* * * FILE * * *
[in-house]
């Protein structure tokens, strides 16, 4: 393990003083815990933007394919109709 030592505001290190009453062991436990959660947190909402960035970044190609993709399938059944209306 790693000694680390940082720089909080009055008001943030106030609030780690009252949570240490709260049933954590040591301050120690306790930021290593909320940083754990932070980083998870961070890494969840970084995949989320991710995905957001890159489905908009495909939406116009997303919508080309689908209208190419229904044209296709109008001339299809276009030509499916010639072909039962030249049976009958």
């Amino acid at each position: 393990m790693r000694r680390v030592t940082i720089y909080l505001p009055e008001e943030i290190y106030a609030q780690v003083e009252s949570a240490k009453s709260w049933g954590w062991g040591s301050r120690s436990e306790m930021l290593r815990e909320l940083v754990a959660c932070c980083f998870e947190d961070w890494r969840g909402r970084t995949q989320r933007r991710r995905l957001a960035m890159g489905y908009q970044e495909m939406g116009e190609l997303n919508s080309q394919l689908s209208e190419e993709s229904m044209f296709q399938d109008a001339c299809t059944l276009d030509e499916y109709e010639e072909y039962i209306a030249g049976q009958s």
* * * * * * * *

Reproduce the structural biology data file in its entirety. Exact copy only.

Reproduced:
[in-house]
């Protein structure tokens, strides 16, 4: 393990003083815990933007394919109709 030592505001290190009453062991436990959660947190909402960035970044190609993709399938059944209306 790693000694680390940082720089909080009055008001943030106030609030780690009252949570240490709260049933954590040591301050120690306790930021290593909320940083754990932070980083998870961070890494969840970084995949989320991710995905957001890159489905908009495909939406116009997303919508080309689908209208190419229904044209296709109008001339299809276009030509499916010639072909039962030249049976009958």
């Amino acid at each position: 393990m790693r000694r680390v030592t940082i720089y909080l505001p009055e008001e943030i290190y106030a609030q780690v003083e009252s949570a240490k009453s709260w049933g954590w062991g040591s301050r120690s436990e306790m930021l290593r815990e909320l940083v754990a959660c932070c980083f998870e947190d961070w890494r969840g909402r970084t995949q989320r933007r991710r995905l957001a960035m890159g489905y908009q970044e495909m939406g116009e190609l997303n919508s080309q394919l689908s209208e190419e993709s229904m044209f296709q399938d109008a001339c299809t059944l276009d030509e499916y109709e010639e072909y039962i209306a030249g049976q009958s």